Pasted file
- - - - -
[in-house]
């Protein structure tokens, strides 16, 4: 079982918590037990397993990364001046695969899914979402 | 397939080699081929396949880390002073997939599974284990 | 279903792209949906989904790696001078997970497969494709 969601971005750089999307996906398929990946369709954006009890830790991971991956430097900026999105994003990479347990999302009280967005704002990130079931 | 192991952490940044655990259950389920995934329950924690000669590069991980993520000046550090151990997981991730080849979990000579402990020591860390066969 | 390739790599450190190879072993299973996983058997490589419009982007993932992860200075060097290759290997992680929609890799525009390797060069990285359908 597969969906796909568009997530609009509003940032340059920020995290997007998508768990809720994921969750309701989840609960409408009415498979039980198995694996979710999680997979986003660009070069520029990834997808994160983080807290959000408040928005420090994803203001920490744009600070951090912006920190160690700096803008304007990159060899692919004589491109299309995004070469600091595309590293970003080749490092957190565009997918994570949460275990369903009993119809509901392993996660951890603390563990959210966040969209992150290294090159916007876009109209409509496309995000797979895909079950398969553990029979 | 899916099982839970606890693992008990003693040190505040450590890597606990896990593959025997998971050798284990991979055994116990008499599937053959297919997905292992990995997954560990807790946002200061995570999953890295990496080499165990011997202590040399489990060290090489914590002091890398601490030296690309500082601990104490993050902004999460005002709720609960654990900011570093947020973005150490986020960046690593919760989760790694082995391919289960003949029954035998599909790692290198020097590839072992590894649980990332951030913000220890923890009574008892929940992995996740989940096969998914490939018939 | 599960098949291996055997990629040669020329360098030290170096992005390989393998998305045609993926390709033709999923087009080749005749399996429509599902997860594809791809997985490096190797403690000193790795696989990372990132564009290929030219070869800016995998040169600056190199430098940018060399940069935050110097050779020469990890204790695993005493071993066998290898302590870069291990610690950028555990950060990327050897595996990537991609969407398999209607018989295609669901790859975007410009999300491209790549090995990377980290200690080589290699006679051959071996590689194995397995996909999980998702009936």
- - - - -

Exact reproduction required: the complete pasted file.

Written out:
[in-house]
């Protein structure tokens, strides 16, 4: 079982918590037990397993990364001046695969899914979402 | 397939080699081929396949880390002073997939599974284990 | 279903792209949906989904790696001078997970497969494709 969601971005750089999307996906398929990946369709954006009890830790991971991956430097900026999105994003990479347990999302009280967005704002990130079931 | 192991952490940044655990259950389920995934329950924690000669590069991980993520000046550090151990997981991730080849979990000579402990020591860390066969 | 390739790599450190190879072993299973996983058997490589419009982007993932992860200075060097290759290997992680929609890799525009390797060069990285359908 597969969906796909568009997530609009509003940032340059920020995290997007998508768990809720994921969750309701989840609960409408009415498979039980198995694996979710999680997979986003660009070069520029990834997808994160983080807290959000408040928005420090994803203001920490744009600070951090912006920190160690700096803008304007990159060899692919004589491109299309995004070469600091595309590293970003080749490092957190565009997918994570949460275990369903009993119809509901392993996660951890603390563990959210966040969209992150290294090159916007876009109209409509496309995000797979895909079950398969553990029979 | 899916099982839970606890693992008990003693040190505040450590890597606990896990593959025997998971050798284990991979055994116990008499599937053959297919997905292992990995997954560990807790946002200061995570999953890295990496080499165990011997202590040399489990060290090489914590002091890398601490030296690309500082601990104490993050902004999460005002709720609960654990900011570093947020973005150490986020960046690593919760989760790694082995391919289960003949029954035998599909790692290198020097590839072992590894649980990332951030913000220890923890009574008892929940992995996740989940096969998914490939018939 | 599960098949291996055997990629040669020329360098030290170096992005390989393998998305045609993926390709033709999923087009080749005749399996429509599902997860594809791809997985490096190797403690000193790795696989990372990132564009290929030219070869800016995998040169600056190199430098940018060399940069935050110097050779020469990890204790695993005493071993066998290898302590870069291990610690950028555990950060990327050897595996990537991609969407398999209607018989295609669901790859975007410009999300491209790549090995990377980290200690080589290699006679051959071996590689194995397995996909999980998702009936």